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Chapter: Biology of Disease: Disorders of the Cardiovascular System

Cardic Failure: Investigation, Treatment, Chronic and Acute Heart Failure

Investigation, Treatment, Chronic Heart Failure, Acute Heart Failure.

CARDIAC FAILURE

Cardiac failure is the inability of the heart to maintain an adequate cardiac output, that is pump a volume of blood per minute sufficient to meet the demands of the body. The heart does not stop beating as is often thought, but its diminished ability imposes severe demands. It is a serious condition but commoner in older people. The incidence is about one in a hundred for individuals over 65 years, and irrespective of the cause, the prognosis is poor. Approximately 50% of patients will die within two years, although new drug treatments are improving mortality and morbidity.

There are many possible causes of heart failure and, indeed, any disease that affects the heart and circulatory system can lead to heart failure. The commonest of these is coronary artery disease that limits the flow of blood, and hence oxygen and nutrients to the heart muscle and can lead to heart attack. Bacterial and viral infections can also damage the heart muscle, as can diabetes, an overactive thyroid and obesity. Obstruction of the heart valves or heart valves that leak increases itsworkload and this eventually weakens the contractions. Similarly, a narrowed aortic valve means that the heart has to work harder because it has to force blood through a smaller exit, again imposing an extra metabolic burden. High blood pressure also means that the heart has to work too hard. Diseases that affect electrical conduction in the heart can result in an abnormal heartbeat that reduces the pumping efficiency. Other causes are also known. Although the increased workload initially results in enlargement, or hypertrophy, of the heart muscle so that it can contract with greater force, eventually the heart malfunctions making the heart failure worse.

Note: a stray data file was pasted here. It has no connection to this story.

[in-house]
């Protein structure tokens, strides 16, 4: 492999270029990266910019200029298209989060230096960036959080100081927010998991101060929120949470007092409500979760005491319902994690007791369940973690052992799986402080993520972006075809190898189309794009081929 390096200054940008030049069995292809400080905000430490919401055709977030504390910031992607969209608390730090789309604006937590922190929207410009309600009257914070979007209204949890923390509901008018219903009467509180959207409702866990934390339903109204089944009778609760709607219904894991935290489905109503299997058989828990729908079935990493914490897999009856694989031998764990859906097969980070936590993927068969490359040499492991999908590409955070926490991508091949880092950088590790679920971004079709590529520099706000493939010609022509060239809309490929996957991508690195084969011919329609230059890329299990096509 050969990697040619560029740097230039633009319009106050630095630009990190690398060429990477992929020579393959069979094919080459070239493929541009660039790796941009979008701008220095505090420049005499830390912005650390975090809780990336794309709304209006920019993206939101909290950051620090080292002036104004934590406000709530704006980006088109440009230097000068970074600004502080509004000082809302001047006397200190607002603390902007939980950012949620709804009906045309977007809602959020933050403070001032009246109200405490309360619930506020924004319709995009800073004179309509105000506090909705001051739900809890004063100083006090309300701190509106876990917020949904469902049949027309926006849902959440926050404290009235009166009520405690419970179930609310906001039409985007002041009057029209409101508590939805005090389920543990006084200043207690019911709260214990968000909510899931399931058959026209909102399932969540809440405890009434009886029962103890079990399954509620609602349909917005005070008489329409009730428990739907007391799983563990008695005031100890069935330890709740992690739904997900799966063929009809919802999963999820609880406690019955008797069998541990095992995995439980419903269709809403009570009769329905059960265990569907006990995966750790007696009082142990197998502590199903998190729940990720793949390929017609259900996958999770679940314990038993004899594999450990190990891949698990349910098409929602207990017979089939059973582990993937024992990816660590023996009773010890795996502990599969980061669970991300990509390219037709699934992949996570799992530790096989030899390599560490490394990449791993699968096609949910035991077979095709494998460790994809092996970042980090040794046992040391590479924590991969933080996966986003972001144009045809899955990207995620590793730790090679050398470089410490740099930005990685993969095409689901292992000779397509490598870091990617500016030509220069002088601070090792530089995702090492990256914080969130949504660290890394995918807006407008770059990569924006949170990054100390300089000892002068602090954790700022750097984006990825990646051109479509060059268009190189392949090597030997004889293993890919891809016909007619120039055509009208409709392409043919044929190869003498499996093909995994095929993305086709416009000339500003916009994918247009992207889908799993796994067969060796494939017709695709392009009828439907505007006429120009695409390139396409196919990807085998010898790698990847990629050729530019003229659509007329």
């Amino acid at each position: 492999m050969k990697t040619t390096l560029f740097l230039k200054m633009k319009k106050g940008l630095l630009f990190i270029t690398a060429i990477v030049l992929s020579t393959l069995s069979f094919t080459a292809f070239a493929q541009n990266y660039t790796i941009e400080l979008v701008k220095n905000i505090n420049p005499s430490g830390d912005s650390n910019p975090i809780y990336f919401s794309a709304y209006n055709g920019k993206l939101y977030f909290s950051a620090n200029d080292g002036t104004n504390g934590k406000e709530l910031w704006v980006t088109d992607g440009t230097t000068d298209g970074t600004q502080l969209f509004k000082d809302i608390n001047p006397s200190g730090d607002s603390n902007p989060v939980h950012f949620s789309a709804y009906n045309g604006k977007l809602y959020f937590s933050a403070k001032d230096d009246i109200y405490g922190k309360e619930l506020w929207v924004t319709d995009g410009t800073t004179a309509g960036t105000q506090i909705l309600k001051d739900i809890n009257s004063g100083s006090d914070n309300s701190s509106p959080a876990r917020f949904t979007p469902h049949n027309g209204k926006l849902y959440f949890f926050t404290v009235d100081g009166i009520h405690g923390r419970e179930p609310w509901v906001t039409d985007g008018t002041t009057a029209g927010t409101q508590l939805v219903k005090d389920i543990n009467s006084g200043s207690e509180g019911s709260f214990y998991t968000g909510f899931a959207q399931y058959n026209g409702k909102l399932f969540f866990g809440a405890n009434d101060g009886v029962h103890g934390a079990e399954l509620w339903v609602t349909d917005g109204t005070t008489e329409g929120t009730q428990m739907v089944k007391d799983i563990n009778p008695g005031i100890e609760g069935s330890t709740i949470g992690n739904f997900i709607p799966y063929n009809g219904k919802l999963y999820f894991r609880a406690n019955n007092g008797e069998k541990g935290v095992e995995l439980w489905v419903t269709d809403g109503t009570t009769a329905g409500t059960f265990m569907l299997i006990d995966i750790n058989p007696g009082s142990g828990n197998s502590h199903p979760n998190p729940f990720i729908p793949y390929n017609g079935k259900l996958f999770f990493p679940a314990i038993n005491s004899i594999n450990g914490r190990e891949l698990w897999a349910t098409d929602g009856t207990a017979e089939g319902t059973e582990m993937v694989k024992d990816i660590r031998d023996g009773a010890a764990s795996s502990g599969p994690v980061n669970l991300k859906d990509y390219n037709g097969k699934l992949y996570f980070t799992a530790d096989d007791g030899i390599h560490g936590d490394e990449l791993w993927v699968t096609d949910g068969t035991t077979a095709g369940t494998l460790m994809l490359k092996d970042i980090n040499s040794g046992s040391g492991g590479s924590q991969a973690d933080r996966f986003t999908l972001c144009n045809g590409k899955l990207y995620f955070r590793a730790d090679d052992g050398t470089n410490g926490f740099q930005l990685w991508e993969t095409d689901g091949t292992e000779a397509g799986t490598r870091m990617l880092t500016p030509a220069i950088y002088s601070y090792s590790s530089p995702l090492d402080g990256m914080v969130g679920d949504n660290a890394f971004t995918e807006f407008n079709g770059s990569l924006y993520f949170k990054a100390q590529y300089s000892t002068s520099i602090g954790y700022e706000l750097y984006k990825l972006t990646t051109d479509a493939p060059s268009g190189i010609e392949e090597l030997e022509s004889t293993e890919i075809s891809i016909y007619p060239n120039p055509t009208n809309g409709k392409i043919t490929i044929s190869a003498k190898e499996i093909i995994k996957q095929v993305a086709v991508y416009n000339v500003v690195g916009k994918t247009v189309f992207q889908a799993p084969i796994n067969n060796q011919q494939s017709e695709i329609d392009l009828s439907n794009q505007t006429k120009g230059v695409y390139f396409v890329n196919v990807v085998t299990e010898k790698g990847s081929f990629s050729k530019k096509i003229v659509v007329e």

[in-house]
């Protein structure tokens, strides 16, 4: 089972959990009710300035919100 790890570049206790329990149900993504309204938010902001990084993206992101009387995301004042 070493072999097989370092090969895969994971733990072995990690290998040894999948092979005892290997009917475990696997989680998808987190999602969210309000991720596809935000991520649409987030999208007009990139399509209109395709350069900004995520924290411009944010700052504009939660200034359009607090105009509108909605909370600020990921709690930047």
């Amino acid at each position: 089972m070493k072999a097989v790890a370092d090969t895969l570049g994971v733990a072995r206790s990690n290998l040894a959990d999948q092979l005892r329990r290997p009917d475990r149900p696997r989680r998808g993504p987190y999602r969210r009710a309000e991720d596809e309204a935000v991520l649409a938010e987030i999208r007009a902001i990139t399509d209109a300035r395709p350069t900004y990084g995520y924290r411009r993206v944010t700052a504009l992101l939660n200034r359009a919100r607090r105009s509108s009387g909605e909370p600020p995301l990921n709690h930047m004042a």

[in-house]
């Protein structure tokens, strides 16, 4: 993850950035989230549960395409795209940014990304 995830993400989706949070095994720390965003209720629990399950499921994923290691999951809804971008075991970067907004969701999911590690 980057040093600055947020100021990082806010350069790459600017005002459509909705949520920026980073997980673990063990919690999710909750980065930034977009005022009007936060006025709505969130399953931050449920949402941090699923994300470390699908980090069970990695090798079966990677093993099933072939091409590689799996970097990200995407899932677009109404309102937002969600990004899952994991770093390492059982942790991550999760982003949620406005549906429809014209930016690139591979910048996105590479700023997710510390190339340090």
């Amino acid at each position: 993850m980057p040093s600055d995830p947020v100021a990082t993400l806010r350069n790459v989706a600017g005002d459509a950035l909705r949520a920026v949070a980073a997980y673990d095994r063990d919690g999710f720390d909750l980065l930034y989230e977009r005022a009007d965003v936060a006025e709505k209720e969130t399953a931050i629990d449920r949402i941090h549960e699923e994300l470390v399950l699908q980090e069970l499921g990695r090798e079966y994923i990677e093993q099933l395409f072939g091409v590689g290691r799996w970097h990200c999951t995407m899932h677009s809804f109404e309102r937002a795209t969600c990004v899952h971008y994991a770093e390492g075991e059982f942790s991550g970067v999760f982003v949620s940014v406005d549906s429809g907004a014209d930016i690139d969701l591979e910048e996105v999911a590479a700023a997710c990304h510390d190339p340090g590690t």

Heart failure results in tiredness and weakness during physical activities because the skeletal muscles are starved of blood. The disease may be on one side of the heart or the other, but the condition usually affects the whole heart. Nevertheless, there are characteristic symptoms depending on which side is affected. Thus right-sided disease tends to cause a build-up of blood flowing into the right side of the heart, which leads to swelling of the feet, ankles, legs and liver. In contrast, left-sided disease increases fluid in the lungs (pulmonary edema) causing, in turn, shortness of breath. At first this is only experienced during exertion but it gradually increases in severity so that the breathlessness occurs even at rest. If this happens at night, the patient may wake up gasping for breath and may find it better to sleep in a sitting position. Cardiac failure gradually worsens with time if the underlying disease is not treated, although patients may continue to live for many years.


INVESTIGATION